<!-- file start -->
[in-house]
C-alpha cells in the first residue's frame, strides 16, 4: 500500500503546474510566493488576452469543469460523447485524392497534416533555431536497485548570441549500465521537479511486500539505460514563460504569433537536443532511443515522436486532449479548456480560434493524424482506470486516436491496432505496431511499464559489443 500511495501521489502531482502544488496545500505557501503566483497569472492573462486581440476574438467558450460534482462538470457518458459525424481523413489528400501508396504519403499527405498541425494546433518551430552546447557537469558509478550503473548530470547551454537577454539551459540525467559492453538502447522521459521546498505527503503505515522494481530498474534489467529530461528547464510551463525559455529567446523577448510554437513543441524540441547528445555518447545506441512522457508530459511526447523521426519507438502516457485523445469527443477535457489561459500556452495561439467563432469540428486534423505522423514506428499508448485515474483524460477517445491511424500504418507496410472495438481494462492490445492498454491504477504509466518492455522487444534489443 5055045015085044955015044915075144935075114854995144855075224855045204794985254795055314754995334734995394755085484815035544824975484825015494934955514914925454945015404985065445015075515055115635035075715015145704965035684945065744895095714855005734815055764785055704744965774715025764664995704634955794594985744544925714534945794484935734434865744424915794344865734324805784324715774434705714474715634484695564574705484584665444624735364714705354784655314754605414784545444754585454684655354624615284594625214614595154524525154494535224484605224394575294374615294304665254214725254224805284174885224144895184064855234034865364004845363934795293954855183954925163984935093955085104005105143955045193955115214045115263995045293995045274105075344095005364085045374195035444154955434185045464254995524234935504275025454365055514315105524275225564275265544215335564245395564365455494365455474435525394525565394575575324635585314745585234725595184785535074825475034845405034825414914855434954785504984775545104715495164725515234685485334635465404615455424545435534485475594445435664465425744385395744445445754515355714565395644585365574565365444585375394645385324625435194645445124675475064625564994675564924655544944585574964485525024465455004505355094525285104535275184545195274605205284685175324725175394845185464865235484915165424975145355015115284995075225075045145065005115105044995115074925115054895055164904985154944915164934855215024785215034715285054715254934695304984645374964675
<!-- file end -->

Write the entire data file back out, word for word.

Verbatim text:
[in-house]
C-alpha cells in the first residue's frame, strides 16, 4: 500500500503546474510566493488576452469543469460523447485524392497534416533555431536497485548570441549500465521537479511486500539505460514563460504569433537536443532511443515522436486532449479548456480560434493524424482506470486516436491496432505496431511499464559489443 500511495501521489502531482502544488496545500505557501503566483497569472492573462486581440476574438467558450460534482462538470457518458459525424481523413489528400501508396504519403499527405498541425494546433518551430552546447557537469558509478550503473548530470547551454537577454539551459540525467559492453538502447522521459521546498505527503503505515522494481530498474534489467529530461528547464510551463525559455529567446523577448510554437513543441524540441547528445555518447545506441512522457508530459511526447523521426519507438502516457485523445469527443477535457489561459500556452495561439467563432469540428486534423505522423514506428499508448485515474483524460477517445491511424500504418507496410472495438481494462492490445492498454491504477504509466518492455522487444534489443 5055045015085044955015044915075144935075114854995144855075224855045204794985254795055314754995334734995394755085484815035544824975484825015494934955514914925454945015404985065445015075515055115635035075715015145704965035684945065744895095714855005734815055764785055704744965774715025764664995704634955794594985744544925714534945794484935734434865744424915794344865734324805784324715774434705714474715634484695564574705484584665444624735364714705354784655314754605414784545444754585454684655354624615284594625214614595154524525154494535224484605224394575294374615294304665254214725254224805284174885224144895184064855234034865364004845363934795293954855183954925163984935093955085104005105143955045193955115214045115263995045293995045274105075344095005364085045374195035444154955434185045464254995524234935504275025454365055514315105524275225564275265544215335564245395564365455494365455474435525394525565394575575324635585314745585234725595184785535074825475034845405034825414914855434954785504984775545104715495164725515234685485334635465404615455424545435534485475594445435664465425744385395744445445754515355714565395644585365574565365444585375394645385324625435194645445124675475064625564994675564924655544944585574964485525024465455004505355094525285104535275184545195274605205284685175324725175394845185464865235484915165424975145355015115284995075225075045145065005115105044995115074925115054895055164904985154944915164934855215024785215034715285054715254934695304984645374964675